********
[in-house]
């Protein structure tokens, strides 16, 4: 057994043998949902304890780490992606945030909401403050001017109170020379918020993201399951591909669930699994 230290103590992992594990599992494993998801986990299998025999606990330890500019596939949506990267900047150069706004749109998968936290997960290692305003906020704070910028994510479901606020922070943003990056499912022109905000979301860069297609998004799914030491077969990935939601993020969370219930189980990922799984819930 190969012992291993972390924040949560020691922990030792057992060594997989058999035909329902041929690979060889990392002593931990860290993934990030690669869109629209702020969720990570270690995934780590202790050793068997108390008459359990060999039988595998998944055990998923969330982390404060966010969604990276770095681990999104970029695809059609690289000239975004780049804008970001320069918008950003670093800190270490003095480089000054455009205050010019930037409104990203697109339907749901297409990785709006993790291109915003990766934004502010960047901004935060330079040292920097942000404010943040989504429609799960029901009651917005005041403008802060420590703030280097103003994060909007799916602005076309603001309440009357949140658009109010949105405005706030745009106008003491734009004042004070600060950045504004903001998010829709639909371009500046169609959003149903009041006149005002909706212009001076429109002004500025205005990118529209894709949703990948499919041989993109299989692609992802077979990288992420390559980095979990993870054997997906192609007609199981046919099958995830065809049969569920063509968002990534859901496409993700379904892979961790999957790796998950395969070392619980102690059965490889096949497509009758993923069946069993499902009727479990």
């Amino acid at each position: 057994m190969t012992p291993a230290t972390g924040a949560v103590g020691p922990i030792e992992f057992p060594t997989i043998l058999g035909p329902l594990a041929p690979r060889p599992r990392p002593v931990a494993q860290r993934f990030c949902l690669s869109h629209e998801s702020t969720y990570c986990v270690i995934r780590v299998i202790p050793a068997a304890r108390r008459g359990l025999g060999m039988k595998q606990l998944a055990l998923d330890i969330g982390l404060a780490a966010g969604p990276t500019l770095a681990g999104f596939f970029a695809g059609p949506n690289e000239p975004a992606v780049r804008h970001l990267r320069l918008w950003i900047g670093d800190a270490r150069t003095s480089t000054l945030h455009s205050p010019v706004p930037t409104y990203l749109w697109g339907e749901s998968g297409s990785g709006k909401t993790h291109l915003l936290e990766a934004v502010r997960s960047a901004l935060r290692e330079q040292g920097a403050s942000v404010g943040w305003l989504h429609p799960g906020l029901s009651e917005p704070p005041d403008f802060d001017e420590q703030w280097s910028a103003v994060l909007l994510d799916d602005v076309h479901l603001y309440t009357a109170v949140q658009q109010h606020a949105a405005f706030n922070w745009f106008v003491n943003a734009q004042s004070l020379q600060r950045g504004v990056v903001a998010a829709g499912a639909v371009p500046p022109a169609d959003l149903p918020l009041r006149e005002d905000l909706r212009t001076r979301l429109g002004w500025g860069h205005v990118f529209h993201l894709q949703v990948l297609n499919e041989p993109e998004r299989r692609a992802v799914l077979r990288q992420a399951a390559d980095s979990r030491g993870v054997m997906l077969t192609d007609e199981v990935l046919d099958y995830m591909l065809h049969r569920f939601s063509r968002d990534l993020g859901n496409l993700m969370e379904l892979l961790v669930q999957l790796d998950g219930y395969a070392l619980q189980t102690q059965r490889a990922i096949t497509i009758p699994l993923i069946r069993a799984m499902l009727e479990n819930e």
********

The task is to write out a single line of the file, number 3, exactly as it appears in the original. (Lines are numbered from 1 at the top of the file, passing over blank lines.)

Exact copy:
């Amino acid at each position: 057994m190969t012992p291993a230290t972390g924040a949560v103590g020691p922990i030792e992992f057992p060594t997989i043998l058999g035909p329902l594990a041929p690979r060889p599992r990392p002593v931990a494993q860290r993934f990030c949902l690669s869109h629209e998801s702020t969720y990570c986990v270690i995934r780590v299998i202790p050793a068997a304890r108390r008459g359990l025999g060999m039988k595998q606990l998944a055990l998923d330890i969330g982390l404060a780490a966010g969604p990276t500019l770095a681990g999104f596939f970029a695809g059609p949506n690289e000239p975004a992606v780049r804008h970001l990267r320069l918008w950003i900047g670093d800190a270490r150069t003095s480089t000054l945030h455009s205050p010019v706004p930037t409104y990203l749109w697109g339907e749901s998968g297409s990785g709006k909401t993790h291109l915003l936290e990766a934004v502010r997960s960047a901004l935060r290692e330079q040292g920097a403050s942000v404010g943040w305003l989504h429609p799960g906020l029901s009651e917005p704070p005041d403008f802060d001017e420590q703030w280097s910028a103003v994060l909007l994510d799916d602005v076309h479901l603001y309440t009357a109170v949140q658009q109010h606020a949105a405005f706030n922070w745009f106008v003491n943003a734009q004042s004070l020379q600060r950045g504004v990056v903001a998010a829709g499912a639909v371009p500046p022109a169609d959003l149903p918020l009041r006149e005002d905000l909706r212009t001076r979301l429109g002004w500025g860069h205005v990118f529209h993201l894709q949703v990948l297609n499919e041989p993109e998004r299989r692609a992802v799914l077979r990288q992420a399951a390559d980095s979990r030491g993870v054997m997906l077969t192609d007609e199981v990935l046919d099958y995830m591909l065809h049969r569920f939601s063509r968002d990534l993020g859901n496409l993700m969370e379904l892979l961790v669930q999957l790796d998950g219930y395969a070392l619980q189980t102690q059965r490889a990922i096949t497509i009758p699994l993923i069946r069993a799984m499902l009727e479990n819930e």